Iraq is headless, and America is leaving.
Since 2003, the U.S. has sacrificed over 4,400 of its soldiers and spent over a trillion dollars in Iraq. What is there to show for these enormous costs?
Iraq is bedlam. Violence continues to percolate. July was the country’s deadliest month since May 2008. Five and a half months after elections, a government still has not formed. In the meantime, the prime minister has agreed not to make any major decisions about Iraq’s future.
This is a shell of a country. Ripe for conquest.
This was the nation that once held Khomeini’s Iran—and the spread of the Islamic Revolution—in check. Then its dictator was ousted by the U.S. Seven years on, it remains bruised, weak, divided, deep in a midlife crisis.
At one time, Washington’s hope was that Baghdad would end up with a pro-American government. Now it doesn’t even have a working government.
Nonetheless, the White House is proceeding with its plan to pull out. As of last week, America’s combat operations in Iraq are officially over. The 140,000 troops there at the beginning of Barack Obama’s presidency are now down to fewer than 50,000, and they are staying behind mostly to train Iraqis. These soldiers “will no longer be allowed to go on combat missions without being joined by Iraqi forces,” the Associated Press reports.
Also on these soldiers’ to-do list: “They will counsel Iraqi officials on how to endear themselves to their citizens, whether through handing out soccer balls to kids or building irrigation systems for farmers” (ibid.). And—they will start packing to come home at the end of next year. Not exactly the kind of activities that will have America’s enemies quaking in fear.
It’s a remarkable moment. Particularly so if you’ve been reading the Trumpet magazine for any length of time. Why? Because of how it fulfills a biblical prophecy we have repeatedly and insistently highlighted for years.
Two weeks ago, the Iraqi army chief of staff, Lt. Gen. Babakar Zebari, said Iraqi troops wouldn’t be “fully ready” to defend the country until 2020. He warned that the U.S. troop withdrawal will leave “a void.”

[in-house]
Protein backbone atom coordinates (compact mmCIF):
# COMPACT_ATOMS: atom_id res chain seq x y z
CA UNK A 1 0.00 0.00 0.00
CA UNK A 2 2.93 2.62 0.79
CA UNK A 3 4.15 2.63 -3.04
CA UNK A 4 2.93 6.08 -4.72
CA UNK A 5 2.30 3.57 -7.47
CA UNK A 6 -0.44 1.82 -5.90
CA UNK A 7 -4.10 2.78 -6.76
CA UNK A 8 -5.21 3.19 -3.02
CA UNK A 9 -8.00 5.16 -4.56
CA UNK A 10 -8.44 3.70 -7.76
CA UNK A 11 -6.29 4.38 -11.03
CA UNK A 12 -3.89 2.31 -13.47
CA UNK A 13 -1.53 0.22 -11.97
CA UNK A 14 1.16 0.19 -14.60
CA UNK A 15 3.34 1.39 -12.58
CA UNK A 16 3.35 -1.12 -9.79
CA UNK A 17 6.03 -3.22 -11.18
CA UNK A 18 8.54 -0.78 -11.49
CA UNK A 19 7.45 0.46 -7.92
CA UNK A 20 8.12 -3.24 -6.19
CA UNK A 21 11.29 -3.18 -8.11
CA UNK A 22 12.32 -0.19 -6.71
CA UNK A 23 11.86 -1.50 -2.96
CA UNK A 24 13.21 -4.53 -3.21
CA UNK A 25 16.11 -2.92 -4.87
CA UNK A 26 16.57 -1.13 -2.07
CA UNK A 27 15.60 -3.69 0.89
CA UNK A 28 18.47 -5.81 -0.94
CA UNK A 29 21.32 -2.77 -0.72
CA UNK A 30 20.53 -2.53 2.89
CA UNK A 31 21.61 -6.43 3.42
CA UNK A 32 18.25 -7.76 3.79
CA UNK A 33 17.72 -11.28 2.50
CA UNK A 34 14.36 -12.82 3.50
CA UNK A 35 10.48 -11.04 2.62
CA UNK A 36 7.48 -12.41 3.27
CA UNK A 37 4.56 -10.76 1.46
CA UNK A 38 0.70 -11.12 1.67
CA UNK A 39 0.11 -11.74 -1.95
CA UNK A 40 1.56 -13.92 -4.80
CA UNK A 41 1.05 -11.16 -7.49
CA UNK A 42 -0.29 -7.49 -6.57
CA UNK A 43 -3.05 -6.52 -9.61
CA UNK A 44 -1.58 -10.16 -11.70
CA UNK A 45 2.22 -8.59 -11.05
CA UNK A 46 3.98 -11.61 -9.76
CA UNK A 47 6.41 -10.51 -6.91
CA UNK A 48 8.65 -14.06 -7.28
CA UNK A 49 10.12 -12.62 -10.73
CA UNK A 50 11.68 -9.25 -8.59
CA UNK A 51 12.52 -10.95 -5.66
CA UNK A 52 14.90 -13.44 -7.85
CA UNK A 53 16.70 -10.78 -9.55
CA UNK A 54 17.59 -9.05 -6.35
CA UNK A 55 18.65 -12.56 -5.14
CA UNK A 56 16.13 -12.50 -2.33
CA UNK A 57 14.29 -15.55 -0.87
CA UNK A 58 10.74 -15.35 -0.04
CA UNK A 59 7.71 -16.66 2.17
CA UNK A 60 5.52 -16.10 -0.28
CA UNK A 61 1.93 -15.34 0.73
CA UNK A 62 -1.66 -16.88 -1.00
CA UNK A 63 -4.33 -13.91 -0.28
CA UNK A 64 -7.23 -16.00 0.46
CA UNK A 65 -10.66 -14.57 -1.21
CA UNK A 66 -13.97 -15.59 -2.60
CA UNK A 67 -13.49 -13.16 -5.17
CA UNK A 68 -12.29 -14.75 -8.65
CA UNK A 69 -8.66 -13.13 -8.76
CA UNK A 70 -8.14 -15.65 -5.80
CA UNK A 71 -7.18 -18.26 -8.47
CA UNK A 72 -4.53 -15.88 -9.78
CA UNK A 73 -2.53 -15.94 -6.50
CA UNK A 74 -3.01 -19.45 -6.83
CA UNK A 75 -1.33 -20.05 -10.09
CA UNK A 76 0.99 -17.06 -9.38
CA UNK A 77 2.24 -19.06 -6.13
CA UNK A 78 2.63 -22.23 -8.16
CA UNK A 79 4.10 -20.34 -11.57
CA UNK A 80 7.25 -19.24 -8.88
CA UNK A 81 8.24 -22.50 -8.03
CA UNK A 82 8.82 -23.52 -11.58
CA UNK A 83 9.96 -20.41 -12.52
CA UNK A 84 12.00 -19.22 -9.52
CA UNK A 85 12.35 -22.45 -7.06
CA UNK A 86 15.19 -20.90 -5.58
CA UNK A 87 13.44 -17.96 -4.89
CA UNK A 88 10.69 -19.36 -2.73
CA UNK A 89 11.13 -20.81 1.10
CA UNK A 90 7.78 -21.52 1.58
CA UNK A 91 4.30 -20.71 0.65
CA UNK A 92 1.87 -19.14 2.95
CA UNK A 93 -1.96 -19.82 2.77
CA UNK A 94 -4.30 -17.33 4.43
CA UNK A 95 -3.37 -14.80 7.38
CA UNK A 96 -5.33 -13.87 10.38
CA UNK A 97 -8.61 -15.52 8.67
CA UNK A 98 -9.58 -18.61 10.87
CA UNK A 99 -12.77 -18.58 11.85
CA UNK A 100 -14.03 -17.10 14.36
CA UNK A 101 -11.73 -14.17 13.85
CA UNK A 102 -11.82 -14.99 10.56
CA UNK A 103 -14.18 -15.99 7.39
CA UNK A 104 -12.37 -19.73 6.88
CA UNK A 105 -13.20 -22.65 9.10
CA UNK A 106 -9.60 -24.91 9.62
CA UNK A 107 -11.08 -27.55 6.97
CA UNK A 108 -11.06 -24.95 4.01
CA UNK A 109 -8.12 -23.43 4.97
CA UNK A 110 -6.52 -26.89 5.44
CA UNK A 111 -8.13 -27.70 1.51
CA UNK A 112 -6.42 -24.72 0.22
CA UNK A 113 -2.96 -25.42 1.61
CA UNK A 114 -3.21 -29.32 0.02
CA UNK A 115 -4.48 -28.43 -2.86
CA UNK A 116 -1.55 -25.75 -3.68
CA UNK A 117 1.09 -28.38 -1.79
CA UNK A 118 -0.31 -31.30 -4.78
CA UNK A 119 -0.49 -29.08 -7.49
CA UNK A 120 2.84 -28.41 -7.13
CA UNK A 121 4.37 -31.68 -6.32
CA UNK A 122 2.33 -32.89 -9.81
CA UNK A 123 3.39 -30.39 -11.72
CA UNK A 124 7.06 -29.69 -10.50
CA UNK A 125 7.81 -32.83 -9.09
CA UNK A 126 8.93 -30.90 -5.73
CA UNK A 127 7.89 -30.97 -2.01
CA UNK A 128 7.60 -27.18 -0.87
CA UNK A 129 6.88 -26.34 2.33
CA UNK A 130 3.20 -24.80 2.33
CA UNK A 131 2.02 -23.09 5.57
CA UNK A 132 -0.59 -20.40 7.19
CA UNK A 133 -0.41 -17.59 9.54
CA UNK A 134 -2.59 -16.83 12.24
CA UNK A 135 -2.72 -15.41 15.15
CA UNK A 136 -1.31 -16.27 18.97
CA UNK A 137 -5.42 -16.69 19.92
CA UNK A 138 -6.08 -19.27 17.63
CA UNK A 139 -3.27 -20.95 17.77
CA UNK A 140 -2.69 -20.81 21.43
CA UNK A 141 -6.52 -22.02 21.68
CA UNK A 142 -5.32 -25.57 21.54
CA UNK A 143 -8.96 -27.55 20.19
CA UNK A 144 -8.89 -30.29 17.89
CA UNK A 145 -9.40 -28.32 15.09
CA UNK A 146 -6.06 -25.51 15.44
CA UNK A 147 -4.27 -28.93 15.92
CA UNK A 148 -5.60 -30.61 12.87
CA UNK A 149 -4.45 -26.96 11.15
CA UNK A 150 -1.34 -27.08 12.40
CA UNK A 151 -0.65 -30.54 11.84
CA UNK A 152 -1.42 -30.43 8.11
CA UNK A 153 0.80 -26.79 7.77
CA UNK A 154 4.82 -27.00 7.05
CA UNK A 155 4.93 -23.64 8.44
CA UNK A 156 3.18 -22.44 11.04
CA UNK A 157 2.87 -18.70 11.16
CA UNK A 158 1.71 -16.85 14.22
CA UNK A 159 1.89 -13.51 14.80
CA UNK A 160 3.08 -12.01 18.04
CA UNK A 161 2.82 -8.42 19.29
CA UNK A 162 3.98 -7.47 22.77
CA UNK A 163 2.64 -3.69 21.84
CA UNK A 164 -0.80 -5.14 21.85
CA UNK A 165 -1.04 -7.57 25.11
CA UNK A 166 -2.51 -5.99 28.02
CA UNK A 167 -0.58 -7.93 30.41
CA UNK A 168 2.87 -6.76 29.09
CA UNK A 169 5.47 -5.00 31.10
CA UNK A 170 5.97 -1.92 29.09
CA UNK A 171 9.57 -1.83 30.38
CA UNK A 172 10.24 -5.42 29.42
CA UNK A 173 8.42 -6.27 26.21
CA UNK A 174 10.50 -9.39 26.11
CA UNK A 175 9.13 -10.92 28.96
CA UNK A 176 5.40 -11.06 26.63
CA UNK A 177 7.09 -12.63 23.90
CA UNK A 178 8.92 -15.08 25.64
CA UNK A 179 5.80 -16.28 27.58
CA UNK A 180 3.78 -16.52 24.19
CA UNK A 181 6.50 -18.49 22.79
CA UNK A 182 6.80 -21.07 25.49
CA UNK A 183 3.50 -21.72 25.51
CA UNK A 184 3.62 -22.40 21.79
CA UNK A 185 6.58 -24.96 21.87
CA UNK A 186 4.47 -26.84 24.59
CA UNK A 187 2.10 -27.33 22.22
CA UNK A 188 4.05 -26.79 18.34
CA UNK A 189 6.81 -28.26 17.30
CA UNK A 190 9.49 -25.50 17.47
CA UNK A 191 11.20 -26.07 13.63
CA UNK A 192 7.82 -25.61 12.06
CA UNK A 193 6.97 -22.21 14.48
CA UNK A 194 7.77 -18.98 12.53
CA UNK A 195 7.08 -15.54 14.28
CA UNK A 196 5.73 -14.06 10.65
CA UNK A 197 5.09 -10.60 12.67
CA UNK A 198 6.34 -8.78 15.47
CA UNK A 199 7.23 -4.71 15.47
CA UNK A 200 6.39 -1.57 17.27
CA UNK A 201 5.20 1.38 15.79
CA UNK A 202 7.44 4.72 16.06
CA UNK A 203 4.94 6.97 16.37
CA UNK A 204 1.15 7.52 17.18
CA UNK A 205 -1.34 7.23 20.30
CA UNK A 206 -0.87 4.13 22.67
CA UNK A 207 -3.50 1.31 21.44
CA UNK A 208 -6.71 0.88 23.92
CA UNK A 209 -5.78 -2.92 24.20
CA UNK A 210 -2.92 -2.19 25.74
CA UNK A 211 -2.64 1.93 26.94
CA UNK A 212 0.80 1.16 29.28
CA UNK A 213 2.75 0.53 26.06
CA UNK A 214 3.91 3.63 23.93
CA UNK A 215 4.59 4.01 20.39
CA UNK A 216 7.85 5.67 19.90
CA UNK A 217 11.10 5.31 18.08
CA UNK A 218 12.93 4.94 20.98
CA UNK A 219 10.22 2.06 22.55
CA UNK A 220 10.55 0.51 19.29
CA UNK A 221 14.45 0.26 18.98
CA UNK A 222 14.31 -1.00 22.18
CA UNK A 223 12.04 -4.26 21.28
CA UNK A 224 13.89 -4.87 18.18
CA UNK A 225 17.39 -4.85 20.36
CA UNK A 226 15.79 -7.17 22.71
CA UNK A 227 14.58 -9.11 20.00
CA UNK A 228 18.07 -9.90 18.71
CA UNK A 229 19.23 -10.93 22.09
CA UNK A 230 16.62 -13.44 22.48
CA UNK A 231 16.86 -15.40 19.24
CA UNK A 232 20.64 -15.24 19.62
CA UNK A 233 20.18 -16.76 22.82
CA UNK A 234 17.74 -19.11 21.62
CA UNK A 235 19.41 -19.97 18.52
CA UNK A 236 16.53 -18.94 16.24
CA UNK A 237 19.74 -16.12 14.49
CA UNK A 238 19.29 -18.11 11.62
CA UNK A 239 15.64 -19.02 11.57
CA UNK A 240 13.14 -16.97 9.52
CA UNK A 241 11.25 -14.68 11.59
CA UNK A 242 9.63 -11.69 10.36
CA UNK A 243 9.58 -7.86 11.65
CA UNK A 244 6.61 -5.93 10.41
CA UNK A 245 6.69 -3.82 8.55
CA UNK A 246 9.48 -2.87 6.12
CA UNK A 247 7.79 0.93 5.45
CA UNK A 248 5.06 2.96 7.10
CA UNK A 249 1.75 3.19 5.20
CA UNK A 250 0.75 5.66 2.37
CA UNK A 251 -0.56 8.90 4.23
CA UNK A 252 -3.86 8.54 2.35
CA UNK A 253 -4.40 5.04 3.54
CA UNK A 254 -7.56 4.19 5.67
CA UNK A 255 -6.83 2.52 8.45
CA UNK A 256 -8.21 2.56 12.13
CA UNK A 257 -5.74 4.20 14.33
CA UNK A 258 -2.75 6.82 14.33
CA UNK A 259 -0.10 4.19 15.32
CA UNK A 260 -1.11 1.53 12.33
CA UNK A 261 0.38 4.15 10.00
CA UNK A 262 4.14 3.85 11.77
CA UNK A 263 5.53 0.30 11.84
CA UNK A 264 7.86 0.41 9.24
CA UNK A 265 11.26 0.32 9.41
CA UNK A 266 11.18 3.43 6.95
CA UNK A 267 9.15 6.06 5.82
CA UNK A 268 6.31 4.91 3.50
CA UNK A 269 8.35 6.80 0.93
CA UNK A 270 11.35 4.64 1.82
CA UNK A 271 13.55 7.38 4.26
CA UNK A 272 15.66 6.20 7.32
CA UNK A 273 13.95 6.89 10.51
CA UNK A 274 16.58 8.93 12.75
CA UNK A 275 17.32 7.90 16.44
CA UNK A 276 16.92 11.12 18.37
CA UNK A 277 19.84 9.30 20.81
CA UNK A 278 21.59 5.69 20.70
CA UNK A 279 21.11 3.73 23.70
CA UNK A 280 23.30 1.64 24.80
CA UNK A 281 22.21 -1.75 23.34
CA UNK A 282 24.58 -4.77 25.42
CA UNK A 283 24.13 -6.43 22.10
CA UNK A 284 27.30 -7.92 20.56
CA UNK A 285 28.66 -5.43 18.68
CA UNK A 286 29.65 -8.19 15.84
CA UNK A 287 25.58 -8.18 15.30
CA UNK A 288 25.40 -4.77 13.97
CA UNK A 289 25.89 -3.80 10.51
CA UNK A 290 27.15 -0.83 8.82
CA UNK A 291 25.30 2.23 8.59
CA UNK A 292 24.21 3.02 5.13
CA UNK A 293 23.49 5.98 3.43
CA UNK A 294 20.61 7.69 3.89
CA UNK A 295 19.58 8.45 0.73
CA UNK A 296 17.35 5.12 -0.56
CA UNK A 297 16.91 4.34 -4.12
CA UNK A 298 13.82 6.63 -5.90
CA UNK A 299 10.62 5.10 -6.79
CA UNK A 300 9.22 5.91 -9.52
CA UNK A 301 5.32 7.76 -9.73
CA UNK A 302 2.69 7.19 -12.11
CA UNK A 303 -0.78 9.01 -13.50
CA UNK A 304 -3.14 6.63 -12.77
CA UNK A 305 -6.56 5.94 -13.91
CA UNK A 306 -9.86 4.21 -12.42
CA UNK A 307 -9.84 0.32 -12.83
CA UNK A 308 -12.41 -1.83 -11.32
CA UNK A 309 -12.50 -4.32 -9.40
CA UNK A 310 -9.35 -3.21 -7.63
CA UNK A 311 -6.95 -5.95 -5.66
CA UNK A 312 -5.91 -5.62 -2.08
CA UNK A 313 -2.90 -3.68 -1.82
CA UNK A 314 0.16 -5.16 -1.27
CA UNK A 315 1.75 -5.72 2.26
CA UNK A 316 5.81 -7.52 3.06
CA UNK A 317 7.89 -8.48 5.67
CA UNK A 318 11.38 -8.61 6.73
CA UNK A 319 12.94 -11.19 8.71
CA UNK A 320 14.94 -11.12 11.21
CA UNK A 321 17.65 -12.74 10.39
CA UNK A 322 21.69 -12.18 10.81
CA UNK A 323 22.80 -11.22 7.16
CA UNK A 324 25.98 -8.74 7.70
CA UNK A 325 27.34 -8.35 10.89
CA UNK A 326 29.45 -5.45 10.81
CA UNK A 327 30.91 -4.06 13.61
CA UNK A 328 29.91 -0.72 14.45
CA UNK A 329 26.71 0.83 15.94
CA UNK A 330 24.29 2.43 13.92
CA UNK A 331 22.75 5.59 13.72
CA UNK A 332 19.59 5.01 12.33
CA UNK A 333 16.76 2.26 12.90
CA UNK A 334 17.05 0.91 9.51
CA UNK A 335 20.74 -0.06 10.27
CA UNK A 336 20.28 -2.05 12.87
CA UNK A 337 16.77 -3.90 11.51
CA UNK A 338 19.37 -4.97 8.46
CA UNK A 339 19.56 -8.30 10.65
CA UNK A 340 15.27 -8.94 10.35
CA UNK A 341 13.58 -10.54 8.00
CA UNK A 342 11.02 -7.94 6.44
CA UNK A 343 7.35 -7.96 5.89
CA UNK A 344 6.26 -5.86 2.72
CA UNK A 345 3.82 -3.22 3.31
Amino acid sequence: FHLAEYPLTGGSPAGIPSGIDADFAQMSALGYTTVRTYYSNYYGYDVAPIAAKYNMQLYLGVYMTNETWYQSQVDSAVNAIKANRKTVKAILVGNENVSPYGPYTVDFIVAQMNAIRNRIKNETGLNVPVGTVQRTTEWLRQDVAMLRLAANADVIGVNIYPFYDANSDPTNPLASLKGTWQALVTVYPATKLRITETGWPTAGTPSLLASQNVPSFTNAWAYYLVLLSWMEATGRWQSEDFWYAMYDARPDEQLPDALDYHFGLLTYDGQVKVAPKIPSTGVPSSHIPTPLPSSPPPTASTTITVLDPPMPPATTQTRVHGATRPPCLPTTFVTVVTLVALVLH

There’s not a shred of doubt who will fill that void.
“Is Iraq About to Fall to Iran?” It’s common to read such a headline today. They’re all over the news. American and Iraqi officials have publicly called Tehran out for interfering with Iraq’s political process. Commentators, observers and analysts the world over see wounded, hobbled Iraq infiltrated by politicians, soldiers and spies beholden to Iran. It’s this reality, in fact, that has made the U.S. so reluctant to leave.
Thing is, that headline appeared in the Trumpet in December 1994.
“The most powerful [Islamic] country in the Middle East is Iran,” editor in chief Gerald Flurry wrote in that article. “Can you imagine the power they would have if they gained control of Iraq, the second-largest oil-producing country in the world?”
Why would he even make such a statement? It wasn’t because of any weakness Saddam Hussein was exposing. Mr. Flurry based that observation on signs of Iran’s rise, matched with an end-time forecast by the Prophet Daniel of a powerful Middle Eastern king—combined with a prophecy in Psalm 83 indicating an alliance between this Middle East king and Iraq. (These are explained in our booklet The King of the South.) “Prophecy strongly indicates that Iraq will unite with Iran,” we stated in a 2001 issue, two years before Operation Iraqi Freedom.